The Central Bank of Kenya (CBK) has placed a moratorium on licensing of new banks with immediate effect, a statement from the bank said.
It added that
This moratorium, however, does not apply to cases relating to resolution, amalgamation and acquisition of banks.
The decision by the bankers regulators was informed by recent developments in Imperial Bank and Dubai Bank.
Imperial Bank Limited was placed under receivership on 13th October 2015 due to unsafe and unsound banking practices that warranted immediate remedial action by CBK. As at the time of placing the bank under receivership, it controlled a market share of 1.8 per cent and the inappropriate practices at the bank were isolated hence the action does not present a systemic concern for the banking sector.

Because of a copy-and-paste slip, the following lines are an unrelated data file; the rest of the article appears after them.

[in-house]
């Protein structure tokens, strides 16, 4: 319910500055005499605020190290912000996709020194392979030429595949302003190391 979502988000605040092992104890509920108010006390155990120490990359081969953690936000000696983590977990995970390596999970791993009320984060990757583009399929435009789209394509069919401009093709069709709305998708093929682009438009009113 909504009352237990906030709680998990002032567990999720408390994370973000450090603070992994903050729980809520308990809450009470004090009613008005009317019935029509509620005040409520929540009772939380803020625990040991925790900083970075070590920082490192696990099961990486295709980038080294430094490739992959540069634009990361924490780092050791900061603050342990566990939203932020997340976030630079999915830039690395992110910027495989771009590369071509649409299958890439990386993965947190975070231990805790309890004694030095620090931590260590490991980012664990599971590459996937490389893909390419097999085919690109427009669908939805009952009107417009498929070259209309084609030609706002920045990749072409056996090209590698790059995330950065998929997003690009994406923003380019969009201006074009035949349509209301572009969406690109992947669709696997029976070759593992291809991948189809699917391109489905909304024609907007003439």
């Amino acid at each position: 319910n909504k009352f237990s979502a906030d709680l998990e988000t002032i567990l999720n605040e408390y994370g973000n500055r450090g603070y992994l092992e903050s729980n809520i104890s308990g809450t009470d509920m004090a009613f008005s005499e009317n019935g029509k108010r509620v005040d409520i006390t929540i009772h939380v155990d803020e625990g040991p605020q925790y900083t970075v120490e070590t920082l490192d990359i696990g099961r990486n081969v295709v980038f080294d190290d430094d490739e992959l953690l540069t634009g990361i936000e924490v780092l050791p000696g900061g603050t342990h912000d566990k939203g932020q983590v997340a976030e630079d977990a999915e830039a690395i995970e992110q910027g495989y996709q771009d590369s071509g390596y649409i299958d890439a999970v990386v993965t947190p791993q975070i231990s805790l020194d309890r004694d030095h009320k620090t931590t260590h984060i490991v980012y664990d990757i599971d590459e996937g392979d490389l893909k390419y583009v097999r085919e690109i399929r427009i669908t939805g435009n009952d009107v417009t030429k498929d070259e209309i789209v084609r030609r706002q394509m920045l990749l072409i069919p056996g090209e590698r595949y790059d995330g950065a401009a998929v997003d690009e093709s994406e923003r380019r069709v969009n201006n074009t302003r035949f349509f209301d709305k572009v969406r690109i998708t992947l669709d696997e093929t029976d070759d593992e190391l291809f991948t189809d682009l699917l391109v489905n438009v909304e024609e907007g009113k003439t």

CBK noted with concern the delay by shareholders to provide adequate assurances for the implementation of the proposals put forth and urged a quick resolution of this matter. The bank had proposed
an injection of new capital by shareholders, the conversion of a percentage of large deposits to equity, and recovery and collateralization of fraudulent loans.
Dubai Bank on its part had liquidation challenges, a more serious concern to the regulator, shareholders, creditors and Kenyans at large. This is because it shows that the bank lacked sufficient resources to actively run the bank.
In its third quarter report ending 30th September 2015, CBK was optimistic that the banking sector is safe and sound. It said
The Kenyan banking sector is foreseen to remain stable and maintain an upward growth trend in the remainder of 2015.
Central Bank has also been closely monitoring the financial markets, with a view to ensuring stable conditions and that the market has adequate liquidity. The bank was emphatic that it stands behind the banking system and will do whatever is necessary to ensure its continued stability.